Trinity College Quad in the Fall

The Quad

VISITOR’S GUIDE TO THE TRINITY COLLEGE QUADRANGLE

Students sitting under a tree in the Trinity College Quadrangular

Through the north doors of the original Hoskin Avenue building one enters the quadrangle, which did not exist in its present form until 1963 with the completion of Cosgrave House. In 2007 the quadrangle underwent an extensive refurbishment and the medieval knot pattern was added. The original quadrangle design contained a sundial given to the College by architect Frank Darling, replaced twice over the years.

The east and west wings of the quadrangle were added in 1942 and consist of the Strachan Hall wing (west) and the east block containing Whitaker and Welch Houses. Most of the residence houses at Trinity College are named for former Provosts, and their Coat of Arms appear over the door of each residence. Halfway down the east wing is the Henderson Tower, named for the family of generous donors to the College. Through Henderson Tower the path leads to Philosopher’s Walk, providing access between Hoskin Avenue and Bloor Street. The gates that close the College in the evenings are part of the large gates that are reproduced at the entrance to Trinity Bellwoods Park.

On either side of the Henderson Tower are stone portraits of King George VI and Queen Elizabeth, the Queen Mother, the work of Arthur Henshaw Packer, who also sculpted the heads of Provost F.H. Cosgrave and Archbishop Derwyn T. Owen on either side of the door to Strachan Hall on the west wing of the Quadrangle. The painted escutcheon over the door depicts the arms of John Strachan. Near this door, in a shady spot, is a bronze portrait bust of John Strachan, created by Adrienne Alison and donated to the College by the student body in 2004. The armorial designs over the doors were designed by Alexander Scott Carter, whose work also appears in Strachan Hall and the Lady Chapel.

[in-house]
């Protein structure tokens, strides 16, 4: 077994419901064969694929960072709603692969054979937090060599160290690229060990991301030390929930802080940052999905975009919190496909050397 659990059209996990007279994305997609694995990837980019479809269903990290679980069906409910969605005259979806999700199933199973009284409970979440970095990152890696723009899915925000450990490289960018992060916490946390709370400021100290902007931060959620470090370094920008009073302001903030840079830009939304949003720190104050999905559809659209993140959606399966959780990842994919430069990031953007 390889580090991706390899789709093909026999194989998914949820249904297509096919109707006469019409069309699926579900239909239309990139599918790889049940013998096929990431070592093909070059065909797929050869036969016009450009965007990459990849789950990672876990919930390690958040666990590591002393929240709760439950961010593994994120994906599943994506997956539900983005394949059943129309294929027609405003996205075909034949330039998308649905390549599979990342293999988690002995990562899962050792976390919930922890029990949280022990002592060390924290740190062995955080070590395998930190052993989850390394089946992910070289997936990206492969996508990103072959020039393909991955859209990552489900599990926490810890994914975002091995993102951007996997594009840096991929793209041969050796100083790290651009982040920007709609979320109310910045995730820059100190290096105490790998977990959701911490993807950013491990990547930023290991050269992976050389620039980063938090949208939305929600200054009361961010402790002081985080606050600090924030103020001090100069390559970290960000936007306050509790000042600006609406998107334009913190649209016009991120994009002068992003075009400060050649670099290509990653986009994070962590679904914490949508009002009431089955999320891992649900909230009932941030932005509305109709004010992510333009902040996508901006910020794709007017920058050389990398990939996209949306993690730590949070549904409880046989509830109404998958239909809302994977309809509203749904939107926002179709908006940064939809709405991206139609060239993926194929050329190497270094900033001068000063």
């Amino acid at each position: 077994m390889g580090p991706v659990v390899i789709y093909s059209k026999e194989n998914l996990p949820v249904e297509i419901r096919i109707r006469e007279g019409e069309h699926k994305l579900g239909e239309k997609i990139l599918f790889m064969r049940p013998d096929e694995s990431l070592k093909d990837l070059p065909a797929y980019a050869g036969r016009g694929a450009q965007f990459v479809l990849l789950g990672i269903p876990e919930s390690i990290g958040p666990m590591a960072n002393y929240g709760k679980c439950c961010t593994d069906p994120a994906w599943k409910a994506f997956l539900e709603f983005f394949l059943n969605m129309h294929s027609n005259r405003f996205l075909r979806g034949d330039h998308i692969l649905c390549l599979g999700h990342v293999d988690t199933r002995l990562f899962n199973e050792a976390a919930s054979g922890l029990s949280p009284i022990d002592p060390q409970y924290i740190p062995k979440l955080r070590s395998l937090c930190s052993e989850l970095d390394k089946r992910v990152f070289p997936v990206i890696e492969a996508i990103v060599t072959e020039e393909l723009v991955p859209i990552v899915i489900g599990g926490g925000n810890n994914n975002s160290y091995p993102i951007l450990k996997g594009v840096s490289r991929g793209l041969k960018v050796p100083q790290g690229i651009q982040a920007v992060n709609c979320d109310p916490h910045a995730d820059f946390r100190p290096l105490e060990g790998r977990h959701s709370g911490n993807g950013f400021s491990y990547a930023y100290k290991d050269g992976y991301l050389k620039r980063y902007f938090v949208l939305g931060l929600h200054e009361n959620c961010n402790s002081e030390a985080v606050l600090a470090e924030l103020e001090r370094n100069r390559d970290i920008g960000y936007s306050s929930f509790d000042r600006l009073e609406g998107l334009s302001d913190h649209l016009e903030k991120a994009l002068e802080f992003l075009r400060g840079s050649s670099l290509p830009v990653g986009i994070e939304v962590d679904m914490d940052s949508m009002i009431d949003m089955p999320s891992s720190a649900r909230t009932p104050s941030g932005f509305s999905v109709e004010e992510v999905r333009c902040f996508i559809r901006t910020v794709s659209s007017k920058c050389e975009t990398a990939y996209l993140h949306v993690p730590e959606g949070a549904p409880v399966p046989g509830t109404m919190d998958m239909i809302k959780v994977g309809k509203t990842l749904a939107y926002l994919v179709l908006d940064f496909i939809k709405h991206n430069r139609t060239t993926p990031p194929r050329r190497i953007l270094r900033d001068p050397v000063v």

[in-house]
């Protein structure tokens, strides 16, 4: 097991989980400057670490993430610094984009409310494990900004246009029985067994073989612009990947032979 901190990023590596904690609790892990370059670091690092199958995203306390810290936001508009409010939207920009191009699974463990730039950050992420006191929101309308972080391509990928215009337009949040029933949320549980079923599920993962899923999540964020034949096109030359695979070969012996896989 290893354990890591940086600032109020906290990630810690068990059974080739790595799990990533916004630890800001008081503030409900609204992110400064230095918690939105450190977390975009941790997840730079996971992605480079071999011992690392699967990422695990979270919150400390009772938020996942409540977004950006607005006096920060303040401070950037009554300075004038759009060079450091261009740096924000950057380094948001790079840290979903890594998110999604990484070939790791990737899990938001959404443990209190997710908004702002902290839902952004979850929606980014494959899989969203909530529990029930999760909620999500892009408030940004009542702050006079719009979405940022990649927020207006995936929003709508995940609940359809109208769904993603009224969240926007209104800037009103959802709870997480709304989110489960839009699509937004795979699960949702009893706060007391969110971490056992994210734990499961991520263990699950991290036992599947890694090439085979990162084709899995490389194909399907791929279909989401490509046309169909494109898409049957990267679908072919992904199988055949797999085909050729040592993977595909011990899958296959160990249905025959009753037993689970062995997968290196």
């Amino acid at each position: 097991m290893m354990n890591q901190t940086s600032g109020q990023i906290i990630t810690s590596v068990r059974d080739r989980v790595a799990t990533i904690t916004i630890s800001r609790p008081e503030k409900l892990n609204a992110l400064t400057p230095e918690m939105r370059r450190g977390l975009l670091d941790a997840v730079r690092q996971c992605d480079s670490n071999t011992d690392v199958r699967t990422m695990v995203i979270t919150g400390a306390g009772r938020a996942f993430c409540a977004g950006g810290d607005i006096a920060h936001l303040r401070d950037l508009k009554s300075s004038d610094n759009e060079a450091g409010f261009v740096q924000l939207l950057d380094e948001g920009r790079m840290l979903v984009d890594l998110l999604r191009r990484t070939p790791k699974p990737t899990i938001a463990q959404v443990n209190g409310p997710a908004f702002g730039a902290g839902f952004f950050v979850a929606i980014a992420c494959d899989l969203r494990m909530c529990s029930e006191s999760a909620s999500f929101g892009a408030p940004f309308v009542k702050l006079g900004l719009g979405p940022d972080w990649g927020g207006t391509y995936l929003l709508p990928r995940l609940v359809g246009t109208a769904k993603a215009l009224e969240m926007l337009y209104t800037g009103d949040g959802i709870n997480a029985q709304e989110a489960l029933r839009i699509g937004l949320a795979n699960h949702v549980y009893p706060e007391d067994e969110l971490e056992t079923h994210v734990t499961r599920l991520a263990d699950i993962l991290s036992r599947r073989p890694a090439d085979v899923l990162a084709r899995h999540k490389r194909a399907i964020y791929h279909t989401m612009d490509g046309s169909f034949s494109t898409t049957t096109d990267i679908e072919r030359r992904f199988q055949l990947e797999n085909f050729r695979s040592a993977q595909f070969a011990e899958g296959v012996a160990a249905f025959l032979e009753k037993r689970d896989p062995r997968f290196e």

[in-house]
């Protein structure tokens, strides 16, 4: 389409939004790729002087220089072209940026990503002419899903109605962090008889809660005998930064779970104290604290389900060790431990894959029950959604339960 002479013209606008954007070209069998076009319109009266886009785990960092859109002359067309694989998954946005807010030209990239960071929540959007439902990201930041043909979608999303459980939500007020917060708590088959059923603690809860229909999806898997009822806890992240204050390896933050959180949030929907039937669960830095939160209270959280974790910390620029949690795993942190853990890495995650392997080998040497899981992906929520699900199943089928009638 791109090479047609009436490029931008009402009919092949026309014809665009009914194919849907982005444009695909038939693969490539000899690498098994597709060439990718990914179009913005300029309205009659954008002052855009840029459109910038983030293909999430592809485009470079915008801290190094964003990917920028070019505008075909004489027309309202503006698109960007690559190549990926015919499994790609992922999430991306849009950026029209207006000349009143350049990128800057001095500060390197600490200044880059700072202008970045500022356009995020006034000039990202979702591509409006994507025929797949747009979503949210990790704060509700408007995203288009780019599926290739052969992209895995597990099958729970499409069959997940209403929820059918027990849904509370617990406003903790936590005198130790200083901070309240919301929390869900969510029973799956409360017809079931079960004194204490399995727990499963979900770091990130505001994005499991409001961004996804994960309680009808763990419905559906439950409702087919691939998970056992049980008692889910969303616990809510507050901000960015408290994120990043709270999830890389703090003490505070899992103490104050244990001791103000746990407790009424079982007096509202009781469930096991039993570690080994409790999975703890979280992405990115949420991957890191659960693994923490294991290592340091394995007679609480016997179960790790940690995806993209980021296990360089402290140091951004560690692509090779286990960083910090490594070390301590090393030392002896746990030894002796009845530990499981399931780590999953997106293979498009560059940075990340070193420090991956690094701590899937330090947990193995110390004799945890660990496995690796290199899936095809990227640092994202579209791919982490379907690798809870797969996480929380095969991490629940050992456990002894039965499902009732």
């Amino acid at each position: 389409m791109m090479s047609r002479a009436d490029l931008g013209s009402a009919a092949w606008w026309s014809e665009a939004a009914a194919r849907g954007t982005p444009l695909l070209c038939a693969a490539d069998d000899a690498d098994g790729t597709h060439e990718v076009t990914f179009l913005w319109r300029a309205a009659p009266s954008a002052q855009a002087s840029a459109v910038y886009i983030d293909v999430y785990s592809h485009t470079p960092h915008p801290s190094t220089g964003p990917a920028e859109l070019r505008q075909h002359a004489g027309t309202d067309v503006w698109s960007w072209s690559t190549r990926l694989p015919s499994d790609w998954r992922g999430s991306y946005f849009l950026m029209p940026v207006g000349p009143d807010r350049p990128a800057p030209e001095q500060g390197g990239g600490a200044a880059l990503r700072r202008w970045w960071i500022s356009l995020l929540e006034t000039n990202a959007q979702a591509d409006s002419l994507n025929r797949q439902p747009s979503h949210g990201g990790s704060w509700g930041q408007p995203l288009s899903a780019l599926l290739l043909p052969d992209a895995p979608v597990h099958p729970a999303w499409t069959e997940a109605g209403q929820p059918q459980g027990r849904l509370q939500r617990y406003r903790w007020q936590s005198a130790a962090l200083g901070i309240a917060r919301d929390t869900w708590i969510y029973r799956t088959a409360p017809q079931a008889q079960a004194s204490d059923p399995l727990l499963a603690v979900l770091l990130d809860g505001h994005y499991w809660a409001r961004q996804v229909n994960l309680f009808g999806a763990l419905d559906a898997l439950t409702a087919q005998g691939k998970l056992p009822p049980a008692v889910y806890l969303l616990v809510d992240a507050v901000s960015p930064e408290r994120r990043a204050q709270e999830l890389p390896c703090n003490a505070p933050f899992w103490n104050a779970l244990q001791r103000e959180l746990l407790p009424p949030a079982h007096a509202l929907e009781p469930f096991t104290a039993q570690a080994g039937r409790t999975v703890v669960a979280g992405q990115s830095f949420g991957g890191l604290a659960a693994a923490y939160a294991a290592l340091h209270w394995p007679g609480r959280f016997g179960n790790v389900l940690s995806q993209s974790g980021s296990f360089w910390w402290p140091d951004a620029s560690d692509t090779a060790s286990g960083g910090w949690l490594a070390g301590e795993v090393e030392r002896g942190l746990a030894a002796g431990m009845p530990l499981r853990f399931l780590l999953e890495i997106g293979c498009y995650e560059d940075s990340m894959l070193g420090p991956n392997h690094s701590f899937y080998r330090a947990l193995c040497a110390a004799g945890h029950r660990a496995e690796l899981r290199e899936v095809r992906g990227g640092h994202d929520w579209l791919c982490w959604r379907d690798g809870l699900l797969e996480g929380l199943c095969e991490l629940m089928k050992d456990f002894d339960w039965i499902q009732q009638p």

A Shakespearean Theatre company led by actor, playwright and director, Earle Grey, held annual productions in the Trinity College Quadrangle from 1949 to 1958. The Company would perform three or four of Shakespeare’s plays for five weeks in June and July and incorporated a drama school in which students could be involved in production and receive theatrical training. In 1951 the opening performance was attended by the High Commissioner of the UK in Canada, Sir Alexander Clutterbuck, who planted a cutting from Shakespeare’s mulberry tree, a gift from the Shakespeare Trust, Stratford-on-Avon. The tree died in the late 1950’s, and the Company’s Trinity connection ceased in 1958, largely because the College needed the revenue from summer room rentals.

The north wing of the Quad was completed in 1962 with the building of Cosgrave and Seager Houses. The architects Somerville, McMurrich and Oxley were responsible for the design, and stones from the same quarry were used to integrate all sides. The sculptures that decorate the doorways and dormers of the north wing are by the sculptor Harold Stacey, and include, from left to right, a Rooster (from the crest of Provost Cosgrave), an Antelope (from Bishop Seager’s crest), a Boar’s Head (from the crest of Graham Campbell, Chair of the Executive Committee), the Three-Cornered Hat (symbol of the Trinity College Literary Institute, “The Lit”),a Mitre (symbolizing John Strachan), a Talbot or Hound (from the crest of Gerald Larkin), and a Lion (from Provost Cosgrave’s crest). One dormer is undecorated; this originally held the Skull and Keys, but the sculpture was stolen.

At the northwest corner of the quadrangle is a walkway featuring a coffered stone ceiling and a gate that closes the quad in the evenings. Known as ‘Ashley’s Alley’, it was named after C. Allan Ashley, a long-time resident at the College who was actively involved in athletics, dramatic productions, and other student events. On the walls are inscribed, in Greek, the words to the student anthem, “Met’ Agona Stephanos”. The translation is of the chorus:

After the contest comes the crown
The song and the symbol;
Let us, to the end, win
For ourselves shining glory.

Through Ashley’s Alley is the playing field. The backfield field was upgraded to allow for international competition in field events (discus, javelin, high jump, etc.).